The fight to increase the minimum wage in the United States has been an ongoing battle for years now. While many states have increased their minimum wage, nearly half of the states are still at the federal minimum of $7.25 an hour as of January 2020. Out of those that have increased their wages, some barely scrape the surface, such as Nevada ($8.25 an hour) and Montana ($8.65 an hour). Among the highest minimum wages include Washington ($13.50 an hour, the highest in the country), California ($13.00 an hour), and Massachusetts ($12.75 an hour). However, those in minimum wage jobs are still fighting to increase the minimum wage to $15 an hour, something that members of Congress are fighting for and against as well. Therefore, the question is: should the minimum wage be raised nationwide? My answer is yes.
The arguments against not raising the minimum wage are simply ludicrous. One argument against raising it says that it should not be raised because it is not a livable wage. The thing is, that is why it’s called MINIMUM wage, because it is the minimum amount that people can live off of. Even then, it is barely enough. In 1980, the median asking rent in the United States was $308 per month. In 2018, that amount exploded to $1,588 per month, which is over five times the amount in under 40 years. Another argument that is often given is that minimum wage jobs are not necessary. This is an insult to the fast-food workers, janitors, trash and recycle workers and other jobs that had to slave over their jobs during the pandemic and face harsh criticism from those who believe that anyone with a minimum wage job is beneath them. Minimum wage workers should be praised for their hard work, not scrutinized. The United States should be looking at other countries as examples of the ethical way to treat minimum wage workers. Many European countries, for example, have minimum wages that are among the highest in the world, with paid vacations and health insurance provided. While some minimum wage jobs in the United States, such as fast-food restaurants, offer these benefits (and sometimes even scholarships), unfortunately it is not all places, leaving many people in minimum wage jobs struggling to pay bills or put food on the table. We should not be attacking people for having minimum wage jobs if that is their only option in earning money and being able to survive.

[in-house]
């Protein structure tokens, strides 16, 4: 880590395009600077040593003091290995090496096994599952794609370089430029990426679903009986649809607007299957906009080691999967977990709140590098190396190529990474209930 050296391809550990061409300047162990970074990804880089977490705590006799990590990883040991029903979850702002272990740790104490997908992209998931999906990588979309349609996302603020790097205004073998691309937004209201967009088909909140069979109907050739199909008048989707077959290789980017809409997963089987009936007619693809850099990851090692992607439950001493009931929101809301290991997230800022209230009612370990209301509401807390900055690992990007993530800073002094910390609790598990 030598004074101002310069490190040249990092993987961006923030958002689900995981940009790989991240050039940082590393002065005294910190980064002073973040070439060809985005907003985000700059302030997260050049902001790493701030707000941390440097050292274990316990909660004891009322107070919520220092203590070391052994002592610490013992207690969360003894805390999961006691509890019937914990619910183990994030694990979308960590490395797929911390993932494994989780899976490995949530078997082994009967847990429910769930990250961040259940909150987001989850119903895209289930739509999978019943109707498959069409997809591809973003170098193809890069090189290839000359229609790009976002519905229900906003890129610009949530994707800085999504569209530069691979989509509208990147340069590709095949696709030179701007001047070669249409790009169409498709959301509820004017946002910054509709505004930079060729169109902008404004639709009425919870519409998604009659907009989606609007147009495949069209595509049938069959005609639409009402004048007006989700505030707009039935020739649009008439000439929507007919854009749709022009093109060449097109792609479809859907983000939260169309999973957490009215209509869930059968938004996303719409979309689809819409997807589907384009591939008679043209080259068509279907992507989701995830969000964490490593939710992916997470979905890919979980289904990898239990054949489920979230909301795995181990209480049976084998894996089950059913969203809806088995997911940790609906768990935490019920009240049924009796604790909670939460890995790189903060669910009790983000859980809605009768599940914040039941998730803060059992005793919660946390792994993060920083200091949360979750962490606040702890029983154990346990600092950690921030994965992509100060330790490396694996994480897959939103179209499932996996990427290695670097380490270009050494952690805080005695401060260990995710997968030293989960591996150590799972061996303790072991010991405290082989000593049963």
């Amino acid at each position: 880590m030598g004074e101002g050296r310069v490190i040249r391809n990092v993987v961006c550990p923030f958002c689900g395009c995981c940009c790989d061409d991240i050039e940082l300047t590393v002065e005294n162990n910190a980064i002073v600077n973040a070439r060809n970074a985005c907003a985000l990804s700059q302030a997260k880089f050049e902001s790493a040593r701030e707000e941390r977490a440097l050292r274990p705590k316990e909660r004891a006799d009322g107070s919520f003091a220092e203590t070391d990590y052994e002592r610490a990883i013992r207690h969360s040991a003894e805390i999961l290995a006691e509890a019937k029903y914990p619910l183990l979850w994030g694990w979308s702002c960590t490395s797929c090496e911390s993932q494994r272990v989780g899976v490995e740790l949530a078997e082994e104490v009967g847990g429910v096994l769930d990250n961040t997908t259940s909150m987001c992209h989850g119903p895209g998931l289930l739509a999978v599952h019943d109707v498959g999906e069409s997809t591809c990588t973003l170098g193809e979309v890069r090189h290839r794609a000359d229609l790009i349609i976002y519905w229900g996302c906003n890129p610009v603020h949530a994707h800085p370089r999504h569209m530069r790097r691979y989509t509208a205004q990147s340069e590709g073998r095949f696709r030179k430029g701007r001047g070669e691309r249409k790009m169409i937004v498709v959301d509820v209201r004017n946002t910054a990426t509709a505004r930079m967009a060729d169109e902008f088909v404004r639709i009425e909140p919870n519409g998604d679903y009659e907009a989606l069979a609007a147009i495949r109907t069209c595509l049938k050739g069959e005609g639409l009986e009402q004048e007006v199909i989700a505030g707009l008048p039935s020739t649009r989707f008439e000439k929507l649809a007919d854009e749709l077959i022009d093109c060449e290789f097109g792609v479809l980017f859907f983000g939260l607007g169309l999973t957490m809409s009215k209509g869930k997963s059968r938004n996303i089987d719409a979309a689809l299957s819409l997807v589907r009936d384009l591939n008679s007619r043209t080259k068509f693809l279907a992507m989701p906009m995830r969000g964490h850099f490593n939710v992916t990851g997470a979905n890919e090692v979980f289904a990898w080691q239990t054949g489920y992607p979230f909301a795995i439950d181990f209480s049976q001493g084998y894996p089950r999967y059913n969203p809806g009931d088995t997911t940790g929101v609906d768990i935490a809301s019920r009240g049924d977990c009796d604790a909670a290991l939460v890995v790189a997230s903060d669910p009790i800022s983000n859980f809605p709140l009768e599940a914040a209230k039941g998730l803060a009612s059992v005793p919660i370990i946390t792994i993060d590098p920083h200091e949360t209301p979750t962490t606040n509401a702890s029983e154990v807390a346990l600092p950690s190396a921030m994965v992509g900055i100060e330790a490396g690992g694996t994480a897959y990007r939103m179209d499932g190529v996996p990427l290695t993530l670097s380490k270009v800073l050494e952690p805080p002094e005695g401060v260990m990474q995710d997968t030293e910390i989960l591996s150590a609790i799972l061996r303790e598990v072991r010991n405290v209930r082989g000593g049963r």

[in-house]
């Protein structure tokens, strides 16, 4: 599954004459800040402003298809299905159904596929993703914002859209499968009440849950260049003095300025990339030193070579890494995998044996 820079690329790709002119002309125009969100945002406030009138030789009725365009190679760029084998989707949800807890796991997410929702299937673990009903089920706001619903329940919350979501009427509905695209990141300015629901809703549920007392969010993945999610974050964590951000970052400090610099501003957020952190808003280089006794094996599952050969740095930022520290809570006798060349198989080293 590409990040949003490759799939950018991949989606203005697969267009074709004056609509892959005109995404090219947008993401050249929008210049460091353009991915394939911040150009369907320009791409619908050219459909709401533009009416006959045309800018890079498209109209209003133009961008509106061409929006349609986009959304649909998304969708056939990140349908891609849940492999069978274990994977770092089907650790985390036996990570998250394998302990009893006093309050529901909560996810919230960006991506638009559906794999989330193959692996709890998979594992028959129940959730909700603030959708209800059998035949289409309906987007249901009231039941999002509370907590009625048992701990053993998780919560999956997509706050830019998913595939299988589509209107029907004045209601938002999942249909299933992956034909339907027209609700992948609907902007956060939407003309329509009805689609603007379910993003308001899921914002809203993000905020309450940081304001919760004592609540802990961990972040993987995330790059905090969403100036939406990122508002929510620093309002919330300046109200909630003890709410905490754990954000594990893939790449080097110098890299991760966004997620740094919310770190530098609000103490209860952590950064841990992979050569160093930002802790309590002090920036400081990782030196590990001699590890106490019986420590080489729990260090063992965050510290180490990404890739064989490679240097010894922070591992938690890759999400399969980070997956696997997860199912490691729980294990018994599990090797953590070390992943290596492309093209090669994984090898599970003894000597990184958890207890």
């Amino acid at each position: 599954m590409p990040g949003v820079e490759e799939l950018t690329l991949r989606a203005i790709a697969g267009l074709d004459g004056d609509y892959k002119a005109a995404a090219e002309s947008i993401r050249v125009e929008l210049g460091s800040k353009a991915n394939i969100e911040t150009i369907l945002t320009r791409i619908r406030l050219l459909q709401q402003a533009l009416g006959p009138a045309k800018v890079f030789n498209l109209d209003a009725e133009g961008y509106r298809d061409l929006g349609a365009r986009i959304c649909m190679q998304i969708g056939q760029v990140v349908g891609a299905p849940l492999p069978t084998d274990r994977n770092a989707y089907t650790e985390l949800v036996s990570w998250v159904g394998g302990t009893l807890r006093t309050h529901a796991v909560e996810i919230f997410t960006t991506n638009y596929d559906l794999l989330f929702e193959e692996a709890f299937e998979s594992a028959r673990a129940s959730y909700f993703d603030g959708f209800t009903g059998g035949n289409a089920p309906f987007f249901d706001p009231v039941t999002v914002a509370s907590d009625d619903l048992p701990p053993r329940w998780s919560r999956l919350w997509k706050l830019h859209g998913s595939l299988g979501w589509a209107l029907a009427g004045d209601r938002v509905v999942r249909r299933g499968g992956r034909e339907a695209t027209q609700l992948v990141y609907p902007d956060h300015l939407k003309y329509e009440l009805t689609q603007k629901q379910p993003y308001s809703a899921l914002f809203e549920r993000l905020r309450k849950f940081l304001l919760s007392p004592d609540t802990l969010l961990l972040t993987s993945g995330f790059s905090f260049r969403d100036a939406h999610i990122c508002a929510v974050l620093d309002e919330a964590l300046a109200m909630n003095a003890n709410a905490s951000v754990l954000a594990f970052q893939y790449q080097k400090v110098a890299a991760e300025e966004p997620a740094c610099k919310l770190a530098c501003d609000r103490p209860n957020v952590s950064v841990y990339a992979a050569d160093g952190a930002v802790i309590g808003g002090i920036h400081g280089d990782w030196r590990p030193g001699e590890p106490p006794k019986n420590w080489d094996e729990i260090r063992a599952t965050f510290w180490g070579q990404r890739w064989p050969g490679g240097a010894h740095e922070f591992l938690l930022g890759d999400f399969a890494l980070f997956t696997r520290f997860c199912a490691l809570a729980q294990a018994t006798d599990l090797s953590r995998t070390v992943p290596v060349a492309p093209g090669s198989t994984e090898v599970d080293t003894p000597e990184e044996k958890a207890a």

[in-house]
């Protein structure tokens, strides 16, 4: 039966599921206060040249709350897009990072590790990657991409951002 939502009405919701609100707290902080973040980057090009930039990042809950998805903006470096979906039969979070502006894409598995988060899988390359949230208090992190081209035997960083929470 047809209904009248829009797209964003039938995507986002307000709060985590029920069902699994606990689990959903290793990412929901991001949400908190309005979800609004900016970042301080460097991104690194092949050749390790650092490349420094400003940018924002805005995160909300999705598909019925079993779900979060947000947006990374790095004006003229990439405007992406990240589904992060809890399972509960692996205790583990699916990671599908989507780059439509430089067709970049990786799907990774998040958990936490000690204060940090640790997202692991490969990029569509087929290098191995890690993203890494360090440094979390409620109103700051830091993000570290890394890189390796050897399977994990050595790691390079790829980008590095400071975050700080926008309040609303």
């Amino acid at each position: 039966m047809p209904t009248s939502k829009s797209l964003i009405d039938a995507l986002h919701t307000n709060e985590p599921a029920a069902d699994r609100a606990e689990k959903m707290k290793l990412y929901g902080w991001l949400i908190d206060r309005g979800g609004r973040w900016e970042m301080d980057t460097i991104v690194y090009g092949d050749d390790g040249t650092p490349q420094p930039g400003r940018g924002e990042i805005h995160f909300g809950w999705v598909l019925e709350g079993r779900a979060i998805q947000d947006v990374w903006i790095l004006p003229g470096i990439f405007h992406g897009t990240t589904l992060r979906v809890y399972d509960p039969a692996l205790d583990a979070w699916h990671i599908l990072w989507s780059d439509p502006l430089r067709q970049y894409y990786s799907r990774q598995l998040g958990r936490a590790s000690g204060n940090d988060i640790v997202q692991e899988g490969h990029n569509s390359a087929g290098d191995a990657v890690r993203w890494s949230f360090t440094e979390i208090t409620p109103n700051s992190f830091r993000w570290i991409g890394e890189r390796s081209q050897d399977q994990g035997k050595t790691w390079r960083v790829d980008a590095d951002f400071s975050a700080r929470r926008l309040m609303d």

Many people who are arguing against raising the minimum wage have taken their basic needs for granted and have even asked if those with minimum wage jobs even need to buy food, much to the chagrin of many. Having food, clothing, and shelter are basic necessities that everyone deserves a right to, and the way to support that is to raise the minimum wage. There should be no ifs, ands or buts with this situation: minimum wage workers are people too, and they deserve a decent living just like everyone else.